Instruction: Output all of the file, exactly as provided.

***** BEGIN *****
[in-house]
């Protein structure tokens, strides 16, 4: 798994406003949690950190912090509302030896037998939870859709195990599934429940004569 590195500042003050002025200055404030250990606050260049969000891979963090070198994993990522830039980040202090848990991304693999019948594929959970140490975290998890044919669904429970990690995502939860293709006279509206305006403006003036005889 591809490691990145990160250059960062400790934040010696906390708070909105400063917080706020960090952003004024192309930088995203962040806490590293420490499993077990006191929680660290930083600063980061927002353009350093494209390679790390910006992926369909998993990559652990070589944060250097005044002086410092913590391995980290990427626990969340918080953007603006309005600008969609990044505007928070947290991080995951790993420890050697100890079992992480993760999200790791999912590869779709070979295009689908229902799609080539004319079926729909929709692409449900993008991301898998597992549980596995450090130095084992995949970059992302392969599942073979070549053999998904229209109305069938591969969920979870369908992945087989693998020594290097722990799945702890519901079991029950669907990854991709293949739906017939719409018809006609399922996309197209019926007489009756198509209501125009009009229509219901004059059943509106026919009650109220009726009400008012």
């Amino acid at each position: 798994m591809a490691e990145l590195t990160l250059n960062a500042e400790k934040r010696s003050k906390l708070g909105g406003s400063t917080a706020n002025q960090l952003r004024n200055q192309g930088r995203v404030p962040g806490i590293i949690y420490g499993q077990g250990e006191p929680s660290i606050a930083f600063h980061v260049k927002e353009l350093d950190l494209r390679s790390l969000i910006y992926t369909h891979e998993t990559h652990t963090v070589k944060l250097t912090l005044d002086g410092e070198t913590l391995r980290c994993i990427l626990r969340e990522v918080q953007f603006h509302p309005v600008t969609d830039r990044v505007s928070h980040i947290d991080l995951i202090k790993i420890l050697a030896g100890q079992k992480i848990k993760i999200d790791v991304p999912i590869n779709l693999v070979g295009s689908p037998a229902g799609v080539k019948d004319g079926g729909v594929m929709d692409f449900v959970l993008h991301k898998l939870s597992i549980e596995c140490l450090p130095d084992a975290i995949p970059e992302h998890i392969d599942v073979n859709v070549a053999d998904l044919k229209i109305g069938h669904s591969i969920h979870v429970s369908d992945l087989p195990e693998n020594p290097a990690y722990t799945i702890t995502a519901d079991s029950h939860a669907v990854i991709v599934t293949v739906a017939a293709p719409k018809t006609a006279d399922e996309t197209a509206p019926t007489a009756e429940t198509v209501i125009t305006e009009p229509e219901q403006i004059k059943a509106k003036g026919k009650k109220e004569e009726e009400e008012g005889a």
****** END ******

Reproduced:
[in-house]
């Protein structure tokens, strides 16, 4: 798994406003949690950190912090509302030896037998939870859709195990599934429940004569 590195500042003050002025200055404030250990606050260049969000891979963090070198994993990522830039980040202090848990991304693999019948594929959970140490975290998890044919669904429970990690995502939860293709006279509206305006403006003036005889 591809490691990145990160250059960062400790934040010696906390708070909105400063917080706020960090952003004024192309930088995203962040806490590293420490499993077990006191929680660290930083600063980061927002353009350093494209390679790390910006992926369909998993990559652990070589944060250097005044002086410092913590391995980290990427626990969340918080953007603006309005600008969609990044505007928070947290991080995951790993420890050697100890079992992480993760999200790791999912590869779709070979295009689908229902799609080539004319079926729909929709692409449900993008991301898998597992549980596995450090130095084992995949970059992302392969599942073979070549053999998904229209109305069938591969969920979870369908992945087989693998020594290097722990799945702890519901079991029950669907990854991709293949739906017939719409018809006609399922996309197209019926007489009756198509209501125009009009229509219901004059059943509106026919009650109220009726009400008012």
């Amino acid at each position: 798994m591809a490691e990145l590195t990160l250059n960062a500042e400790k934040r010696s003050k906390l708070g909105g406003s400063t917080a706020n002025q960090l952003r004024n200055q192309g930088r995203v404030p962040g806490i590293i949690y420490g499993q077990g250990e006191p929680s660290i606050a930083f600063h980061v260049k927002e353009l350093d950190l494209r390679s790390l969000i910006y992926t369909h891979e998993t990559h652990t963090v070589k944060l250097t912090l005044d002086g410092e070198t913590l391995r980290c994993i990427l626990r969340e990522v918080q953007f603006h509302p309005v600008t969609d830039r990044v505007s928070h980040i947290d991080l995951i202090k790993i420890l050697a030896g100890q079992k992480i848990k993760i999200d790791v991304p999912i590869n779709l693999v070979g295009s689908p037998a229902g799609v080539k019948d004319g079926g729909v594929m929709d692409f449900v959970l993008h991301k898998l939870s597992i549980e596995c140490l450090p130095d084992a975290i995949p970059e992302h998890i392969d599942v073979n859709v070549a053999d998904l044919k229209i109305g069938h669904s591969i969920h979870v429970s369908d992945l087989p195990e693998n020594p290097a990690y722990t799945i702890t995502a519901d079991s029950h939860a669907v990854i991709v599934t293949v739906a017939a293709p719409k018809t006609a006279d399922e996309t197209a509206p019926t007489a009756e429940t198509v209501i125009t305006e009009p229509e219901q403006i004059k059943a509106k003036g026919k009650k109220e004569e009726e009400e008012g005889a």